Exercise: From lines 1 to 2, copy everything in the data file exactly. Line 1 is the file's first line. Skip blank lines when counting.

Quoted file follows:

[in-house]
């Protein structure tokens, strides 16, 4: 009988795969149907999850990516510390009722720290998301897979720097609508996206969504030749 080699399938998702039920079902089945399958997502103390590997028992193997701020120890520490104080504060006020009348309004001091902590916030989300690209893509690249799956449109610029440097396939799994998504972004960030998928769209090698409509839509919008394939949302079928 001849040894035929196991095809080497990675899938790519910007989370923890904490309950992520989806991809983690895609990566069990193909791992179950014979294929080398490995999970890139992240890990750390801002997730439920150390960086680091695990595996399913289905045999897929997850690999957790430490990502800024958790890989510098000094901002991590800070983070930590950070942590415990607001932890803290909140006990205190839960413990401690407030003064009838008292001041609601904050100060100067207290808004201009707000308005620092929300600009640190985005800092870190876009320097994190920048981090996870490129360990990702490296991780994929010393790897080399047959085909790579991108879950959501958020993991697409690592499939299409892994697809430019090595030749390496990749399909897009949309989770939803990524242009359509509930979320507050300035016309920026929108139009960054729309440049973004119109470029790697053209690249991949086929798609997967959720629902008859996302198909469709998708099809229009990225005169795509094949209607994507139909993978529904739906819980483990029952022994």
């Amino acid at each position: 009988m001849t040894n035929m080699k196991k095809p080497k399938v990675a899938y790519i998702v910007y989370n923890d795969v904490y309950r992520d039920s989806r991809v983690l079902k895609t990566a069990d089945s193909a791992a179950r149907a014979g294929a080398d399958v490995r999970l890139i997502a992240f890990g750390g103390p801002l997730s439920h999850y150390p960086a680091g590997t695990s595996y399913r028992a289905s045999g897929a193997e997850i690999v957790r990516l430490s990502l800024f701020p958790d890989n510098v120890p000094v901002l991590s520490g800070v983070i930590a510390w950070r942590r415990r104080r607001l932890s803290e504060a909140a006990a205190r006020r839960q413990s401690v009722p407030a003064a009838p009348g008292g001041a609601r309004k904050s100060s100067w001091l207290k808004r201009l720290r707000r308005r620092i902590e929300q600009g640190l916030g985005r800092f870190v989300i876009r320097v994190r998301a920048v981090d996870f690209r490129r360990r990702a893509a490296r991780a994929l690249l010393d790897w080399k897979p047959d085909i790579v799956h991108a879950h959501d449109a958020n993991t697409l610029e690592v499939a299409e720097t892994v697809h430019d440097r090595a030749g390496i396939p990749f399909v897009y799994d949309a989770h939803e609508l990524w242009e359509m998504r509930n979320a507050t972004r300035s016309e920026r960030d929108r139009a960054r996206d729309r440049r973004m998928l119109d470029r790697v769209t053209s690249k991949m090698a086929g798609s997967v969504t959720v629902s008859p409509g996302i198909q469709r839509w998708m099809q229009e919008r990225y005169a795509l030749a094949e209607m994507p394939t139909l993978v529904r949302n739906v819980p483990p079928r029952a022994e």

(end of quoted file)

[in-house]
């Protein structure tokens, strides 16, 4: 009988795969149907999850990516510390009722720290998301897979720097609508996206969504030749 080699399938998702039920079902089945399958997502103390590997028992193997701020120890520490104080504060006020009348309004001091902590916030989300690209893509690249799956449109610029440097396939799994998504972004960030998928769209090698409509839509919008394939949302079928 001849040894035929196991095809080497990675899938790519910007989370923890904490309950992520989806991809983690895609990566069990193909791992179950014979294929080398490995999970890139992240890990750390801002997730439920150390960086680091695990595996399913289905045999897929997850690999957790430490990502800024958790890989510098000094901002991590800070983070930590950070942590415990607001932890803290909140006990205190839960413990401690407030003064009838008292001041609601904050100060100067207290808004201009707000308005620092929300600009640190985005800092870190876009320097994190920048981090996870490129360990990702490296991780994929010393790897080399047959085909790579991108879950959501958020993991697409690592499939299409892994697809430019090595030749390496990749399909897009949309989770939803990524242009359509509930979320507050300035016309920026929108139009960054729309440049973004119109470029790697053209690249991949086929798609997967959720629902008859996302198909469709998708099809229009990225005169795509094949209607994507139909993978529904739906819980483990029952022994």